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University of Dayton Convocation 2008


Presiding Daniel J. Curran President of the University Tim Wilbers, University Marshal, Department of Music

Processional R. Alan Kimbrough, Director, Pre-Law Program

Welcoming Remarks Bree Quinn, Academic Integration and Engagement Executive

Invocation Fr. Paul Marshall, Rector

National Anthem Jessica Cole, Student, Music Therapy

President’s Comments President Daniel J. Curran

Recognition of New Faculty Joseph E. Saliba, Interim Provost and Senior Vice President for Educational Affairs

Challenges of Academic Engagement School of Education and Allied Professions - Thomas J. Lasley, II, Dean Eric Krissek, Student, Adolescent to Young Adult Education and Mathematics School of Engineering - Malcolm W. Daniels, Interim Dean Gordon Schweitzer, Student, Mechanical Engineering College of Arts and Sciences - Paul H. Benson, Dean Caryl NuĂąez, Student, Political Science School of Business Administration - Matthew D. Shank, Dean Katie Sunday, Student, International Business and Marketing

SGA Welcome and Explanation of the Honor Code Emi Hurlburt, President, Student Government Association

Pinning Ceremony President Daniel J. Curran Interim Provost Joseph E. Saliba

School Anthem Jacquelyn Schneider, Student, Music Education and Vocal Performance

Recessional R. Alan Kimbrough, Director, Pre-Law Program


The University of Dayton Academic Honor Code: A Commitment to Academic Integrity I understand that as a student of the University of Dayton, I am a member of our academic and social community, I recognize the importance of my education and the value of experiencing life in such an integrated community, I believe that the value of my education and degree is critically dependent upon the academic integrity of the university community, and so In order to maintain our academic integrity, I pledge to: Complete all assignments and examinations by the guidelines given to me by my instructors, Avoid plagiarism and any other form of misrepresenting someone else’s work as my own Adhere to the Standards of Conduct as outlined in the Academic Honor Code. In doing this, I hold myself and my community to a higher standard of excellence, and set an example for my peers to follow.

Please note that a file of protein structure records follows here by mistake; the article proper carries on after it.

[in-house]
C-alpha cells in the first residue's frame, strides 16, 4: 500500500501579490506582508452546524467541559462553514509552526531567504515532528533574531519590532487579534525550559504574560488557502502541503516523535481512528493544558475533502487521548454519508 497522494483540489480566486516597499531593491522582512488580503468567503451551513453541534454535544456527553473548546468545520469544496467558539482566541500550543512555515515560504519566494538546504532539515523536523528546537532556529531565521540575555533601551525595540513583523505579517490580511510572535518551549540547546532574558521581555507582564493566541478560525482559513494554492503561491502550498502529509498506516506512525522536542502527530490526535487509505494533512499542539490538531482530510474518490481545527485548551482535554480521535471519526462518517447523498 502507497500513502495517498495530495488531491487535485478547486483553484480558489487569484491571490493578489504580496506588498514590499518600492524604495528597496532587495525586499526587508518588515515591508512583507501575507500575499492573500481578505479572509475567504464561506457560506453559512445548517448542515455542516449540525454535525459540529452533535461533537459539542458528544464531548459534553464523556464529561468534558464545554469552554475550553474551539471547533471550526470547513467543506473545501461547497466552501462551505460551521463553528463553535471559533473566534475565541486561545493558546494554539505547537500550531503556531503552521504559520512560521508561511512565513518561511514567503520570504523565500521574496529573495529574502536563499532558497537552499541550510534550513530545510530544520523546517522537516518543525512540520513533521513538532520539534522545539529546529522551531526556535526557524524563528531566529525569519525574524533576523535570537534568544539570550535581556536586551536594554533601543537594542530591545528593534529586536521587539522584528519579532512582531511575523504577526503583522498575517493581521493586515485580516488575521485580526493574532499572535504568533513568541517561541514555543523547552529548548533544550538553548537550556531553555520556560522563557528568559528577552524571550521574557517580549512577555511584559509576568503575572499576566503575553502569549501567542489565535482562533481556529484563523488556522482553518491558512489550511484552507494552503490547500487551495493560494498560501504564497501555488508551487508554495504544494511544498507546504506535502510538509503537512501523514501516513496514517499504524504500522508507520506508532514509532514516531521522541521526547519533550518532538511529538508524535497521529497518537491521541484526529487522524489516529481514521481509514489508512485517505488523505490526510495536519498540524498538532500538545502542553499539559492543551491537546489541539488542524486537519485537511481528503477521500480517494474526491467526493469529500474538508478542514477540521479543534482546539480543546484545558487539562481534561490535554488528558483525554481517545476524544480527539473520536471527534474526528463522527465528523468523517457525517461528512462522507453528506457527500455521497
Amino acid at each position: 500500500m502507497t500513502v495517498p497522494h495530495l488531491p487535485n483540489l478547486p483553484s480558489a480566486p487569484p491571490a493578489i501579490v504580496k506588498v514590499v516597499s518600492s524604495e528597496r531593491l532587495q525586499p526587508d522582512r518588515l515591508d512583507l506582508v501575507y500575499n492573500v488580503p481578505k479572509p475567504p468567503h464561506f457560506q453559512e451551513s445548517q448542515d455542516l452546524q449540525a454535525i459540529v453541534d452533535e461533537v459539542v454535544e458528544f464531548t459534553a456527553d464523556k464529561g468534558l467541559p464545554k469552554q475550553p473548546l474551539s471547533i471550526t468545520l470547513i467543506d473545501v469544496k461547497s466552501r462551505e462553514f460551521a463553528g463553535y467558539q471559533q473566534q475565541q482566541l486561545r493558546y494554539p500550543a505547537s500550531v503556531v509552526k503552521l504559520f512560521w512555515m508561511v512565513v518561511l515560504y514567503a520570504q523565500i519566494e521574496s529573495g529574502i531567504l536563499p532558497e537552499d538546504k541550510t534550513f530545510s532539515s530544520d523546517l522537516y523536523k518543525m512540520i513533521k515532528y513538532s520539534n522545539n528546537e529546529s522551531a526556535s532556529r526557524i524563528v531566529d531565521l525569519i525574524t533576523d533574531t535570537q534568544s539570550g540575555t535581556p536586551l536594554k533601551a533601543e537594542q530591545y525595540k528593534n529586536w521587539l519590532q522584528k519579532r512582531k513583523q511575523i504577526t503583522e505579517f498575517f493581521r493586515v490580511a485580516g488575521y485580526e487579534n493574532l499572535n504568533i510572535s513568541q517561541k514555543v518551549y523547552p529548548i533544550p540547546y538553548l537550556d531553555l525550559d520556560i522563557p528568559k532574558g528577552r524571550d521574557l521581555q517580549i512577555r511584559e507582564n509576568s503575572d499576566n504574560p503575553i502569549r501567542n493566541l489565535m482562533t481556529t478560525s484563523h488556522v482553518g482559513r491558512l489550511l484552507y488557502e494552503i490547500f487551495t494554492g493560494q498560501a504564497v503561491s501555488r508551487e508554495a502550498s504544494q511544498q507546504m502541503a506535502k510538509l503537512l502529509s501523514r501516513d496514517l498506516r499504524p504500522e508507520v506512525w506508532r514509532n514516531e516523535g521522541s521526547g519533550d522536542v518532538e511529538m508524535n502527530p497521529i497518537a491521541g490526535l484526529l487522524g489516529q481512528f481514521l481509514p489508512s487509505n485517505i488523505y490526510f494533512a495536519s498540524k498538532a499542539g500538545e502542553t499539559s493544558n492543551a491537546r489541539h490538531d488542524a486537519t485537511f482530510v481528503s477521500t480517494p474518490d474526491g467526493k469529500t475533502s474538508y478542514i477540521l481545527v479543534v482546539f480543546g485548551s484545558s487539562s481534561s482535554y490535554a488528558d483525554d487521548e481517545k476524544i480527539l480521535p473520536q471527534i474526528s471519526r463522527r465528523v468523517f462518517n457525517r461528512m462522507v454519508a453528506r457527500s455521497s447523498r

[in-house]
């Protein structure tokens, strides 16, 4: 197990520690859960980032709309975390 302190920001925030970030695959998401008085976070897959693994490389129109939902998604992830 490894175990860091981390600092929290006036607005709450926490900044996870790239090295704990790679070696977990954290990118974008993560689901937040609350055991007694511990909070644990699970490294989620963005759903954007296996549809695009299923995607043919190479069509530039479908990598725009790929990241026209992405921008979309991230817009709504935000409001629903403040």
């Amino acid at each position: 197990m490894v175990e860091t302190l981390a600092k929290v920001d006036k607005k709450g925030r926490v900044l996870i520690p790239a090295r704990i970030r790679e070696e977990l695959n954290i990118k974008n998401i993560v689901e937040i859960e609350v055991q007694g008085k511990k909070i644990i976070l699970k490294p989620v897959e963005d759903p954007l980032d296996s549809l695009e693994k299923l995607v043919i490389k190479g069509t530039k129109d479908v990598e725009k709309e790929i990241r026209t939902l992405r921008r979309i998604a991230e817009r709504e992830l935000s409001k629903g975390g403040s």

Academic Costumes The tradition of academic costumes dates all the way back to the middle ages. In America, academic costume follows a uniform code drawn up by a special commission in 1895. The code has three main parts: caps, gowns and hoods. The tassel on each cap may be black, colored or gold. Black can mean any degree, while a color will signify the degree that faculty member was granted. A gold tassel signifies doctors or governing officials of an institution. The gowns are usually black and come in three different styles: bachelor’s, master’s and doctor’s. The gowns get more elaborate with each level of degree. The hood alone signifies the level of degree, the faculty in which it was given and the institution which awarded it. Again, the hoods get more elaborate with each level of degree. The colored trimming identifies the subject of the degree awarded. The institution which awarded the degree is indicated by the colored lining. Those with a degree awarded by the University of Dayton, get hoods lined with cardinal red silk crossed by a Columbia blue chevron. The colors most often seen in a University of Dayton procession are: White Arts, Letters, Humanities

Pink Music

Drab Commerce, Accountancy, Business

Apricot Nursing

Light Blue Education Orange Engineering Brown Fine Arts Purple Law Lemon Library Science

Dark Blue Philosophy Sage Green Physical Education Golden Yellow Science Scarlet Theology

University of Dayton Convocation 2008  
University of Dayton Convocation 2008  

College of Arts and Sciences - Paul H. Benson, Dean Caryl Nuñez, Student, Political Science The University of Dayton Academic Honor Code: A...

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